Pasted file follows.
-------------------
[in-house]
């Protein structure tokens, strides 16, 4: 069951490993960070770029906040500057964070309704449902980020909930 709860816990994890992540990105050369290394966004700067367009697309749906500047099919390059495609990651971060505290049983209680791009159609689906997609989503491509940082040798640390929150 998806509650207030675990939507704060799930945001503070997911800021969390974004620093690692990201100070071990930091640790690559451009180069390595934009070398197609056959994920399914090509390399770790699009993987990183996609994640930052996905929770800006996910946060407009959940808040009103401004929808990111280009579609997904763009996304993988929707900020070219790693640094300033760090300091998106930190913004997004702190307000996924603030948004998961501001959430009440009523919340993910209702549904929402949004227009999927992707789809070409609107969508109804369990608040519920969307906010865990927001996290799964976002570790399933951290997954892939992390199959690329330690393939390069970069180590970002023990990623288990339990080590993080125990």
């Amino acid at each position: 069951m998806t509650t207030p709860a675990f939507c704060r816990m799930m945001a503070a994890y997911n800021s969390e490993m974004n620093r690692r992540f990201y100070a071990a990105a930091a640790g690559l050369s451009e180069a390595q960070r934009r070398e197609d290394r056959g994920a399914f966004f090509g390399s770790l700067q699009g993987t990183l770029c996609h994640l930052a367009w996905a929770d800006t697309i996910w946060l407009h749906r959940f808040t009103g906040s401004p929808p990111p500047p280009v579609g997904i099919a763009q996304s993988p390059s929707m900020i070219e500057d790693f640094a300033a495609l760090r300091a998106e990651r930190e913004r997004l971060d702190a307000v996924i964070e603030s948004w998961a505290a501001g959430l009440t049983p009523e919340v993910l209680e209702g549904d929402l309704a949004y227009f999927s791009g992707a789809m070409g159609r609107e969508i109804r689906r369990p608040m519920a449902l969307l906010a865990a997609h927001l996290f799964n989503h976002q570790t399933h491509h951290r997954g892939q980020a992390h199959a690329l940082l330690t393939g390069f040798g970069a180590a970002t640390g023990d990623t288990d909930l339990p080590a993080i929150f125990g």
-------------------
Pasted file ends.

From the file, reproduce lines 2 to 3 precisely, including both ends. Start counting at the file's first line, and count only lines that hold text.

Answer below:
């Protein structure tokens, strides 16, 4: 069951490993960070770029906040500057964070309704449902980020909930 709860816990994890992540990105050369290394966004700067367009697309749906500047099919390059495609990651971060505290049983209680791009159609689906997609989503491509940082040798640390929150 998806509650207030675990939507704060799930945001503070997911800021969390974004620093690692990201100070071990930091640790690559451009180069390595934009070398197609056959994920399914090509390399770790699009993987990183996609994640930052996905929770800006996910946060407009959940808040009103401004929808990111280009579609997904763009996304993988929707900020070219790693640094300033760090300091998106930190913004997004702190307000996924603030948004998961501001959430009440009523919340993910209702549904929402949004227009999927992707789809070409609107969508109804369990608040519920969307906010865990927001996290799964976002570790399933951290997954892939992390199959690329330690393939390069970069180590970002023990990623288990339990080590993080125990």
């Amino acid at each position: 069951m998806t509650t207030p709860a675990f939507c704060r816990m799930m945001a503070a994890y997911n800021s969390e490993m974004n620093r690692r992540f990201y100070a071990a990105a930091a640790g690559l050369s451009e180069a390595q960070r934009r070398e197609d290394r056959g994920a399914f966004f090509g390399s770790l700067q699009g993987t990183l770029c996609h994640l930052a367009w996905a929770d800006t697309i996910w946060l407009h749906r959940f808040t009103g906040s401004p929808p990111p500047p280009v579609g997904i099919a763009q996304s993988p390059s929707m900020i070219e500057d790693f640094a300033a495609l760090r300091a998106e990651r930190e913004r997004l971060d702190a307000v996924i964070e603030s948004w998961a505290a501001g959430l009440t049983p009523e919340v993910l209680e209702g549904d929402l309704a949004y227009f999927s791009g992707a789809m070409g159609r609107e969508i109804r689906r369990p608040m519920a449902l969307l906010a865990a997609h927001l996290f799964n989503h976002q570790t399933h491509h951290r997954g892939q980020a992390h199959a690329l940082l330690t393939g390069f040798g970069a180590a970002t640390g023990d990623t288990d909930l339990p080590a993080i929150f125990g």